A monomer (/ˈmɒnəmər/ MON-ə-mər; mono-, "one" + -mer, "part") is a molecule that "can undergo polymerization thereby contributing constitutional units to the essential structure of a macromolecule". Large numbers of monomers combine to form polymers in a process called polymerization.

Monomers can be classified in many ways. They can be subdivided into two broad classes, depending on the kind of the polymer that they form. Monomers that participate in condensation polymerization have a different stoichiometry than monomers that participate in addition polymerization:

Other classifications include:

The polymerization of one kind of monomer gives a homopolymer. Many polymers are copolymers, meaning that they are derived from two different monomers. In the case of condensation polymerizations, the ratio of comonomers is usually 1:1. For example, the formation of many nylons requires equal amounts of a dicarboxylic acid and diamine. In the case of addition polymerizations, the comonomer content is often only a few percent. For example, small amounts of 1-octene monomer are copolymerized with ethylene to give specialized polyethylene.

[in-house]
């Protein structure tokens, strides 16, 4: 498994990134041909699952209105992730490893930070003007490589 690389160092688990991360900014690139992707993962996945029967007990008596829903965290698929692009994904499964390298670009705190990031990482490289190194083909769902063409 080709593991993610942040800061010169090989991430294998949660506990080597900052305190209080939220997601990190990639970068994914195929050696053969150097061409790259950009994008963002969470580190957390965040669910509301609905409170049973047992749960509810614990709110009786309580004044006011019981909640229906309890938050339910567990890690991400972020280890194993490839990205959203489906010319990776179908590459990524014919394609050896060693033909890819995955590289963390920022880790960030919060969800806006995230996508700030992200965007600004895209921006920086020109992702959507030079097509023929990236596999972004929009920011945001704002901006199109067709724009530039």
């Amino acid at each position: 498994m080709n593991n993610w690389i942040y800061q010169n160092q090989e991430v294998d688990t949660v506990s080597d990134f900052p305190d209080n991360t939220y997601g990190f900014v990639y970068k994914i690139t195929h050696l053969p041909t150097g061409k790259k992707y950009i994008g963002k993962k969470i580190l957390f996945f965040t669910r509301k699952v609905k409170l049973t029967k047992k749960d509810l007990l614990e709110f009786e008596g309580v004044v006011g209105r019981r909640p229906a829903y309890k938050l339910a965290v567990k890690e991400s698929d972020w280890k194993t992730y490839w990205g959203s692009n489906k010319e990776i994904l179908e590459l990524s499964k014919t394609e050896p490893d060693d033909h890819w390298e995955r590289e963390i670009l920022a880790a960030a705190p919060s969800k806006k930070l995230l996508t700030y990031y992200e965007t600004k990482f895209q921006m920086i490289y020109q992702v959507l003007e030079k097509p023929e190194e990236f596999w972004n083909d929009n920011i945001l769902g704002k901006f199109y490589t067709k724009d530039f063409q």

The term "monomeric protein" may also be used to describe one of the proteins making up a multiprotein complex.

Some of the main biopolymers are listed below:

This page was last edited on 14 April 2018, at 11:16.
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